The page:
USAA’s Mobile Remote Deposit Capture Initiative
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"A Different Kind of Bank: Why you’ll Never Need a Branch Again" was the title of last evening’s USAA Webinar merchandizing its mobile banking initiative. USAA was the first bank that we’re aware of to deploy remote deposit capture to consumers in any meaningful scale. With three years under its belt, USAA now supports well over 150 thousand active users on its Deposit@Home product. For perspective, this is more than ten times the number of RDC clients of any other US bank. Now, it’s at it again – this time, enabling mobile banking users to deposit checks using suitably equipped mobile phones. Scoffers are quick to point out that USAA is an anomaly. Indeed it is. USAA Federal Savings Bank serves 5+ million members – all from a single branch in San Antonio. Well, not exactly. The bank happens to have a single branch in San Antonio. Obviously then, USAA cannot rely on its branch network as many banks do to serve its customer base. With assets of $35b (March 2009) and nearly triple the industry average deposit growth over the past three years, USAA appears to be doing just fine without an expensive branch infrastructure. Its transaction mix is rather unlike most banks. Already, USAA has over 1 million mobile banking users, and the service is barely eighteen months old. USAA’s ambition with its mobile banking and mobile deposit service is simple- to make it convenient for its members to bank with USAA whenever and however they wish. Hmmm, that sentiment sounds remarkably similar to that offered by a large number of what we might call traditional retail banks also investing in self-service delivery channels. Observing USAA’s initiative begs the question; will mobile remote deposit capture become broadly adopted by retail banks just as internet and mobile banking has? Mobile RDC is both a great concept and an operationally sound approach – at least the Mitek powered solution is. It represents a powerful way to migrate significant transaction volume from branches to a low-cost self-service channel. In our research, Celent found that nearly 90% of teller transactions involve checks, and a full third are simple check deposits. Why not empower consumers to deposit checks themselves at a fraction of the cost of teller transactions?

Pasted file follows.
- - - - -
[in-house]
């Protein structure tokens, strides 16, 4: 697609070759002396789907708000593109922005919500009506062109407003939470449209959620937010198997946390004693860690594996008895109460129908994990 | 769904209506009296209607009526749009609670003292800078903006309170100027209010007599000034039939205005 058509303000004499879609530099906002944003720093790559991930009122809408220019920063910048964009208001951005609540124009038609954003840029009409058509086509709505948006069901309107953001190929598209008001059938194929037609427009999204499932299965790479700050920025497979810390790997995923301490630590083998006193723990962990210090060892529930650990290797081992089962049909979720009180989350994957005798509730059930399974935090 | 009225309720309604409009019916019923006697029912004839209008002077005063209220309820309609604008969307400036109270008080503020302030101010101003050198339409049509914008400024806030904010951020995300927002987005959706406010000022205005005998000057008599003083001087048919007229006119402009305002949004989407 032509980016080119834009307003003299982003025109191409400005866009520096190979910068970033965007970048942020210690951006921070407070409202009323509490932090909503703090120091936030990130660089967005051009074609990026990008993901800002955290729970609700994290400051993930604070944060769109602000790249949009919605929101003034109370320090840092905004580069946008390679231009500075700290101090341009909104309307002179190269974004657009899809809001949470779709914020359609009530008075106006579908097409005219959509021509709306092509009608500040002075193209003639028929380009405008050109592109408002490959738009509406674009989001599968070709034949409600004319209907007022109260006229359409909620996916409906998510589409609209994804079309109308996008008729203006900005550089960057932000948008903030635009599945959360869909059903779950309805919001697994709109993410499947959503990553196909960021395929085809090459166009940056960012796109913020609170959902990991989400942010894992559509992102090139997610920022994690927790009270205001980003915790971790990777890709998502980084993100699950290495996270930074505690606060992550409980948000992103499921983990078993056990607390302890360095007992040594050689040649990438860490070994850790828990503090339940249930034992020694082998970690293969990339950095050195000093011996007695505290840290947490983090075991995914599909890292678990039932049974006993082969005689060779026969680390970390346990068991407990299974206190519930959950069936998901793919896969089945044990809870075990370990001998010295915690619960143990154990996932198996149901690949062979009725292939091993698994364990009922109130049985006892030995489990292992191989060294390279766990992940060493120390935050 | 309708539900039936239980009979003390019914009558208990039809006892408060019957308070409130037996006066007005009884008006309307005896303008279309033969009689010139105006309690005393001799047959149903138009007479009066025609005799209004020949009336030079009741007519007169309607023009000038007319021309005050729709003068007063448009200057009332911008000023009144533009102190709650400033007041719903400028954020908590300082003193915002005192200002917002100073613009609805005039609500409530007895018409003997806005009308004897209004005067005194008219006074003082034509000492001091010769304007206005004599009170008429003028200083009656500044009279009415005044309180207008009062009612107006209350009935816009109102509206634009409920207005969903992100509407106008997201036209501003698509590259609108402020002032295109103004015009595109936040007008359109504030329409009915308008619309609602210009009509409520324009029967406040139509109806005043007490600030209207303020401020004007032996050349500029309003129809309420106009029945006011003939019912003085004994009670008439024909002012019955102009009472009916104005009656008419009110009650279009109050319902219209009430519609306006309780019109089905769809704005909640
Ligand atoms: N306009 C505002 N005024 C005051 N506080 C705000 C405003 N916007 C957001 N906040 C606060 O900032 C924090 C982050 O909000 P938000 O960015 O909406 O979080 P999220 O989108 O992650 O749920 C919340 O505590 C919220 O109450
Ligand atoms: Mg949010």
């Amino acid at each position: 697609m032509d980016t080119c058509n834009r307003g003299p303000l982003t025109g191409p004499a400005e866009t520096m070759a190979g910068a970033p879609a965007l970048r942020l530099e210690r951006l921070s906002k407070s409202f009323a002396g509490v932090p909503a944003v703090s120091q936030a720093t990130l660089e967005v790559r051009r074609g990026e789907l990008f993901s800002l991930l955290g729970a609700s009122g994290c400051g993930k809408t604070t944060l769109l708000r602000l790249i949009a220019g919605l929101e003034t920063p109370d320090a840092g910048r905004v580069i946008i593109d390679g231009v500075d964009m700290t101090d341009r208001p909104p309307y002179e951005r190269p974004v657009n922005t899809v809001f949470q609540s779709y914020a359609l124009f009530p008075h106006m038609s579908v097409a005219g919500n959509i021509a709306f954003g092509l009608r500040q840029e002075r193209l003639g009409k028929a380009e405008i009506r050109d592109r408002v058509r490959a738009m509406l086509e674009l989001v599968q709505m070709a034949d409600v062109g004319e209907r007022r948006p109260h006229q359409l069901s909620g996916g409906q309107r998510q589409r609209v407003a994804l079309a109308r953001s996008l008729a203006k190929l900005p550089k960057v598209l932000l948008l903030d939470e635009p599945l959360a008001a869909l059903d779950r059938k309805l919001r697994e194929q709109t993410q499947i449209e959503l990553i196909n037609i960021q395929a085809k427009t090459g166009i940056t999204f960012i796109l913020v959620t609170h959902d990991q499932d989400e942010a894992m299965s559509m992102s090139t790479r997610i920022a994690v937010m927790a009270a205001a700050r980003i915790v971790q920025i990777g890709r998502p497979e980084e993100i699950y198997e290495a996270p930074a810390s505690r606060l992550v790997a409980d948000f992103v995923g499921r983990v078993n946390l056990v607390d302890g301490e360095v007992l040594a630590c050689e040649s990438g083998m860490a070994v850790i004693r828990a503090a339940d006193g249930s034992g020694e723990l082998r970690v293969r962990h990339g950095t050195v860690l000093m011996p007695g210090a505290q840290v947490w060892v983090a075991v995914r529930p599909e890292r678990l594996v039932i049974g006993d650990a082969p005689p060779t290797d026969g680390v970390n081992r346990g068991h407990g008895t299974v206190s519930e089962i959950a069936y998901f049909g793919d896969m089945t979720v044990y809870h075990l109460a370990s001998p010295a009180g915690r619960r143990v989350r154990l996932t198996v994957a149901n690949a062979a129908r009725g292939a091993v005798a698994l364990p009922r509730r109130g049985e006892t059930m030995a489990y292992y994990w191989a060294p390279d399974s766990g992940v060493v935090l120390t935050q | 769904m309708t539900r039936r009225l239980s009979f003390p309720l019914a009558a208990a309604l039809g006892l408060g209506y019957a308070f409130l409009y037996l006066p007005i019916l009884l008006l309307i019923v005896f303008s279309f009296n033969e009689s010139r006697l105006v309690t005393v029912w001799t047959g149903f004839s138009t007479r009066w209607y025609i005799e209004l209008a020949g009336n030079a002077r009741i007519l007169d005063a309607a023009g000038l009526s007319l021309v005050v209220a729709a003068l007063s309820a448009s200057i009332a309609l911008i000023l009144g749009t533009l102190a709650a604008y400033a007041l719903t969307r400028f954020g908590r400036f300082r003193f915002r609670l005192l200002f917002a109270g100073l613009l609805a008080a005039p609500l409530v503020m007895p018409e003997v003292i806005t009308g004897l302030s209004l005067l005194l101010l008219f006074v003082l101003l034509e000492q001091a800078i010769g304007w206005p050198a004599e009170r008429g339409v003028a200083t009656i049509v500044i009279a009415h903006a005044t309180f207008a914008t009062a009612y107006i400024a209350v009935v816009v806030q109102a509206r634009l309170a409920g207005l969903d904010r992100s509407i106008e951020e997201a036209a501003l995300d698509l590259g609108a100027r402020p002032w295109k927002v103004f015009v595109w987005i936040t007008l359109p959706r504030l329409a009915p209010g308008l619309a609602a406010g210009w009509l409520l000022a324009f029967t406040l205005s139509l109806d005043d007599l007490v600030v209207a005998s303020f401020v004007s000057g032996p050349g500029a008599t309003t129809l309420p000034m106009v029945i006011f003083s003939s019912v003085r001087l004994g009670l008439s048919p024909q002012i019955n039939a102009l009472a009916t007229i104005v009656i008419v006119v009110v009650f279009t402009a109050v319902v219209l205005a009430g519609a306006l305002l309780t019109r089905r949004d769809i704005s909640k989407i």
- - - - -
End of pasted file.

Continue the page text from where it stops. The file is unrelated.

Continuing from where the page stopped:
We think most banks will pass on the idea. Why? Because mobile RDC is disruptive. It may delight millions of consumers, but it also would challenge the status quo among retail operations organizations, forcing rapid change in ways few banks may be prepared to embrace. USAA doesn’t have this problem. Over a short period of time, USAA has transformed what was once a significant competitive disadvantage (no branches) into a compelling competitive advantage. Its membership and deposit growth proves it. Retail banks need to pay attention.